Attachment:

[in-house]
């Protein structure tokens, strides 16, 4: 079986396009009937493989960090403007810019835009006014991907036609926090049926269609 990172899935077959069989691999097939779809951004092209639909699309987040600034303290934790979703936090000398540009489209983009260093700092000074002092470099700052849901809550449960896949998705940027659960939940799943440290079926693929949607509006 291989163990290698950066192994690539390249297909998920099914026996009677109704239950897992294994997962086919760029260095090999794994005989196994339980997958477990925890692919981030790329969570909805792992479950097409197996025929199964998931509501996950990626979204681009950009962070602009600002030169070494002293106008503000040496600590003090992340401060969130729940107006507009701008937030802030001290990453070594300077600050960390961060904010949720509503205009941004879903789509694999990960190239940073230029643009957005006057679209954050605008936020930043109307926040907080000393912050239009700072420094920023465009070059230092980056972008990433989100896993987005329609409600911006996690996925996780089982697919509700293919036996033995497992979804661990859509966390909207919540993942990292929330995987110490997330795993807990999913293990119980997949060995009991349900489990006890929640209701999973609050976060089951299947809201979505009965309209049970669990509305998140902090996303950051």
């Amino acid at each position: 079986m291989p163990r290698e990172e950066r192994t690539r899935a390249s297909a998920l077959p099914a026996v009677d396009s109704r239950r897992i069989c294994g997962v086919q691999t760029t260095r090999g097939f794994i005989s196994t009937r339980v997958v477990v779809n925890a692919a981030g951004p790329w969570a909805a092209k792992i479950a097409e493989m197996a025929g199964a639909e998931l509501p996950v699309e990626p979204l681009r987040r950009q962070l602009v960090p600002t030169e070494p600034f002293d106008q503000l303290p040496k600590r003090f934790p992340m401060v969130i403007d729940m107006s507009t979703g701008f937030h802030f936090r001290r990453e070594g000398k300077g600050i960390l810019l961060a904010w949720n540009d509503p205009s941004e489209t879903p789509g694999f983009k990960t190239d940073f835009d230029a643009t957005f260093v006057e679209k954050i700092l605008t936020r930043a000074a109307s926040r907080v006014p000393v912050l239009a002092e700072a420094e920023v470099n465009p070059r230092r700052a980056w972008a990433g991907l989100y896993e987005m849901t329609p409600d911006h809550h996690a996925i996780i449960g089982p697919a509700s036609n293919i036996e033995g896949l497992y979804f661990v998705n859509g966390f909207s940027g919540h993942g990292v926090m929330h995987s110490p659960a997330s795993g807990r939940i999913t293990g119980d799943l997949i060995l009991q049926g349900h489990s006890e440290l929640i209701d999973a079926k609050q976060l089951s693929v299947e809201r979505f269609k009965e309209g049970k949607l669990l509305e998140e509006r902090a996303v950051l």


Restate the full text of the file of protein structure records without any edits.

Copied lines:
[in-house]
């Protein structure tokens, strides 16, 4: 079986396009009937493989960090403007810019835009006014991907036609926090049926269609 990172899935077959069989691999097939779809951004092209639909699309987040600034303290934790979703936090000398540009489209983009260093700092000074002092470099700052849901809550449960896949998705940027659960939940799943440290079926693929949607509006 291989163990290698950066192994690539390249297909998920099914026996009677109704239950897992294994997962086919760029260095090999794994005989196994339980997958477990925890692919981030790329969570909805792992479950097409197996025929199964998931509501996950990626979204681009950009962070602009600002030169070494002293106008503000040496600590003090992340401060969130729940107006507009701008937030802030001290990453070594300077600050960390961060904010949720509503205009941004879903789509694999990960190239940073230029643009957005006057679209954050605008936020930043109307926040907080000393912050239009700072420094920023465009070059230092980056972008990433989100896993987005329609409600911006996690996925996780089982697919509700293919036996033995497992979804661990859509966390909207919540993942990292929330995987110490997330795993807990999913293990119980997949060995009991349900489990006890929640209701999973609050976060089951299947809201979505009965309209049970669990509305998140902090996303950051």
């Amino acid at each position: 079986m291989p163990r290698e990172e950066r192994t690539r899935a390249s297909a998920l077959p099914a026996v009677d396009s109704r239950r897992i069989c294994g997962v086919q691999t760029t260095r090999g097939f794994i005989s196994t009937r339980v997958v477990v779809n925890a692919a981030g951004p790329w969570a909805a092209k792992i479950a097409e493989m197996a025929g199964a639909e998931l509501p996950v699309e990626p979204l681009r987040r950009q962070l602009v960090p600002t030169e070494p600034f002293d106008q503000l303290p040496k600590r003090f934790p992340m401060v969130i403007d729940m107006s507009t979703g701008f937030h802030f936090r001290r990453e070594g000398k300077g600050i960390l810019l961060a904010w949720n540009d509503p205009s941004e489209t879903p789509g694999f983009k990960t190239d940073f835009d230029a643009t957005f260093v006057e679209k954050i700092l605008t936020r930043a000074a109307s926040r907080v006014p000393v912050l239009a002092e700072a420094e920023v470099n465009p070059r230092r700052a980056w972008a990433g991907l989100y896993e987005m849901t329609p409600d911006h809550h996690a996925i996780i449960g089982p697919a509700s036609n293919i036996e033995g896949l497992y979804f661990v998705n859509g966390f909207s940027g919540h993942g990292v926090m929330h995987s110490p659960a997330s795993g807990r939940i999913t293990g119980d799943l997949i060995l009991q049926g349900h489990s006890e440290l929640i209701d999973a079926k609050q976060l089951s693929v299947e809201r979505f269609k009965e309209g049970k949607l669990l509305e998140e509006r902090a996303v950051l």